GRAND THEFT AUTO V As is the case with all heists, it was the monkey's idea.

I'M SPEEDING DOWN the San Andreas freeway in a stolen Bugatti, or something so close to a Bugatti it doesn't matter. A dozen cops are on my tail. A sniper in a helicopter takes careful aim and blows out my tires, causing my supercar to flip and roll off the side of the embankment. I leap out, sprint toward a nearby bicycle, and out of nowhere a cougar eats me.

Up until that last moment, this all seemed like typical Grand Theft Auto fare—but then you notice the level of detail packed into Rockstar's latest open-world crime simulator. Rockstar's version of Los Angeles isn't just a surprisingly apt re-creation of reality. It's also riddled with all kinds of new people and places to keep you entertained. Want to go hunting? Want to race jet skis off the coast? Want to set up a lucrative weed empire on the boardwalk and live out your latent Mary-Louise Parker fantasies? That's all available in Grand Theft Auto V's massive virtual world. Rockstar even swiped the gunplay mechanics from Red Dead Redemption, making shootouts in GTA V much easier than they've ever been.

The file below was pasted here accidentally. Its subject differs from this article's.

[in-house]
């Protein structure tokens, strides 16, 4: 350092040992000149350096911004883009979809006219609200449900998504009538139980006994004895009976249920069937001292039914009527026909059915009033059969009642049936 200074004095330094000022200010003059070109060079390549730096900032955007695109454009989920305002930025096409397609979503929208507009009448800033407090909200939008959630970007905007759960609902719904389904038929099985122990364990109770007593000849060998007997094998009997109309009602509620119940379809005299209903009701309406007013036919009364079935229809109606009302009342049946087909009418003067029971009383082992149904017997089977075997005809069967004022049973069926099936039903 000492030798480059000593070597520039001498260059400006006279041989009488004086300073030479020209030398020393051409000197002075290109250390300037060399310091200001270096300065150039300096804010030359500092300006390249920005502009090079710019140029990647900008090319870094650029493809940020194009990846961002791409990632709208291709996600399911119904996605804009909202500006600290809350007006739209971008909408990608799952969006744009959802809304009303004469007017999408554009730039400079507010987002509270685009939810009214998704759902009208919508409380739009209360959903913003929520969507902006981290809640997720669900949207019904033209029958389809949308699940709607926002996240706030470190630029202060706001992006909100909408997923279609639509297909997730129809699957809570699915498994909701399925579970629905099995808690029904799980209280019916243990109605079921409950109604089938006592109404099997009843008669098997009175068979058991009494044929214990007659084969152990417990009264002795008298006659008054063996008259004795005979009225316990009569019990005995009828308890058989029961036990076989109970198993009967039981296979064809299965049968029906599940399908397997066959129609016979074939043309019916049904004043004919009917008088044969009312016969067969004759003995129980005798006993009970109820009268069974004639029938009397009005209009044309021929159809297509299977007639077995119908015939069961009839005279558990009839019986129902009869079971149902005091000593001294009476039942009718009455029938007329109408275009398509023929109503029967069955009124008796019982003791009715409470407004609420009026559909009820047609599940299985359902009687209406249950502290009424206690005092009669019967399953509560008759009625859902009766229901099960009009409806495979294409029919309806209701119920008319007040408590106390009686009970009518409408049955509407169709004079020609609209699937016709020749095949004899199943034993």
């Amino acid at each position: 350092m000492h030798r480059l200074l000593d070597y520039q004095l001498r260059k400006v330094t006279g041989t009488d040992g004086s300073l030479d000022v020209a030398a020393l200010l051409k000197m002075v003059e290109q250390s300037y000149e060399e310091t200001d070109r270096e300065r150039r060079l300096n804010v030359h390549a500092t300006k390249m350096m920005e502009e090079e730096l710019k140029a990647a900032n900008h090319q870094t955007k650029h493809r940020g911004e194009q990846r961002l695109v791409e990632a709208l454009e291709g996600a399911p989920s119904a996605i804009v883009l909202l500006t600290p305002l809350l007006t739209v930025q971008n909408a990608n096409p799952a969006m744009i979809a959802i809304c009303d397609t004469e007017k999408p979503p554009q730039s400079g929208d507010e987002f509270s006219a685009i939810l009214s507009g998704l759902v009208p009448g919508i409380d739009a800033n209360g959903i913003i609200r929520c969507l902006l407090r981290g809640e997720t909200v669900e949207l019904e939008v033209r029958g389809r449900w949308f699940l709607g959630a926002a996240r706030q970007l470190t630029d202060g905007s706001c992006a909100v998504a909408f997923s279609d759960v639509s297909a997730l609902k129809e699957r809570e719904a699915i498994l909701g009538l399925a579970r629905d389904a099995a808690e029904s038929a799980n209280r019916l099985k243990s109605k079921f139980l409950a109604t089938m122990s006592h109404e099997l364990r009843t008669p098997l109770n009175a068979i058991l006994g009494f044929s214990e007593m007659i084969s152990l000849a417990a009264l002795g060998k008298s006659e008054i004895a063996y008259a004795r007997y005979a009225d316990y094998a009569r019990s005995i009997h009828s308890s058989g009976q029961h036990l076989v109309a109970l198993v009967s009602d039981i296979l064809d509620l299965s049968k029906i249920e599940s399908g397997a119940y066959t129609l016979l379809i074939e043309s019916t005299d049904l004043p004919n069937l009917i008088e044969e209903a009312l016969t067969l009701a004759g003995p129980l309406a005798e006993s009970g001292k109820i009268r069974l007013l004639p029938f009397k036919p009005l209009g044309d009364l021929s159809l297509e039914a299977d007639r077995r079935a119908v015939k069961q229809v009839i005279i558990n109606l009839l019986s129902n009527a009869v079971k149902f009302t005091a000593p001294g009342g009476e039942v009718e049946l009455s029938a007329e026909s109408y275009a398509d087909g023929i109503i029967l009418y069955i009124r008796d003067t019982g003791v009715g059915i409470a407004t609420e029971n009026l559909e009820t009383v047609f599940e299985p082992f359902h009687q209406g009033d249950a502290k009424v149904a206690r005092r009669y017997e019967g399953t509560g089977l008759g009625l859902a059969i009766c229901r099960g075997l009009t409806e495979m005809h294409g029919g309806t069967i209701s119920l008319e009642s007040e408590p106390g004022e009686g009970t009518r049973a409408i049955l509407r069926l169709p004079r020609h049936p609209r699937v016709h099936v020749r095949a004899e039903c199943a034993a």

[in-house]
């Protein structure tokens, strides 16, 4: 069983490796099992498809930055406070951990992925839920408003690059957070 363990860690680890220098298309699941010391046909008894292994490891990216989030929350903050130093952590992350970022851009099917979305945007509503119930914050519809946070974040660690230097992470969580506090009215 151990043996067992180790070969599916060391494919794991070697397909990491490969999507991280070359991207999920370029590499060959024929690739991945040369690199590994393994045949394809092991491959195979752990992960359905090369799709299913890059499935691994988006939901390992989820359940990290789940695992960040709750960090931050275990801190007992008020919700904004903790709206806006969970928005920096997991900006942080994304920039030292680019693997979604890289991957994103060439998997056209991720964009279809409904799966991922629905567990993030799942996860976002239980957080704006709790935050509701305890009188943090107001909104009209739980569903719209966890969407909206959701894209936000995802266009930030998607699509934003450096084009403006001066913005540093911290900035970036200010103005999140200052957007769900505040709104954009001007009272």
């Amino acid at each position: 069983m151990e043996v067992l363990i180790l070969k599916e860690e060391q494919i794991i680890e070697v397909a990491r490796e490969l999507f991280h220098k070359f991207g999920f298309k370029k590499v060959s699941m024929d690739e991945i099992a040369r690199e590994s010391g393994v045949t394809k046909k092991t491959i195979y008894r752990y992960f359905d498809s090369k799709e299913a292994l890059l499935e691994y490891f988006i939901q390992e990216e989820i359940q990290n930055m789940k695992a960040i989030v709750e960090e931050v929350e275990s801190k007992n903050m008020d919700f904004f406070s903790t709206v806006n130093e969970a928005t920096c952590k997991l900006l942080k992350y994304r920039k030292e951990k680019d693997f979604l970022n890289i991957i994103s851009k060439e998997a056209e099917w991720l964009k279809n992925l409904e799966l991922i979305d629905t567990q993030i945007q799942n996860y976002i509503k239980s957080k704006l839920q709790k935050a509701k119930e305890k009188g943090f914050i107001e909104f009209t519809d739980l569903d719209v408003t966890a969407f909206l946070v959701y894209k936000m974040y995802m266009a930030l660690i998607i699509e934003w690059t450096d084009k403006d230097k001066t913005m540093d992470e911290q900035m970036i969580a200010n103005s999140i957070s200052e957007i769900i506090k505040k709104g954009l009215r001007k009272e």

Despite offering such diverse content, GTA V is likely to offend players: One mission sees your character waterboarding a terrorism suspect with gasoline. This would be appalling enough, but then you start beating the man's kneecaps to pieces with a giant wrench—all in a fully interactive minigame. Topical or not, it's hard not to grimace at the graphic torture; while GTA V generally revels in light-hearted chaos, the squeamish may want to turn away from certain scenes.

That said, the scope of San Andreas—and the 100-plus hours of content Rockstar has packed into it—make GTA V a top contender for game of the year honors (even without its multiplayer component, which debuts in October). If you can't stand brutality, so be it. But by skipping this game, you'll be missing what may be the best release of the modern console generation.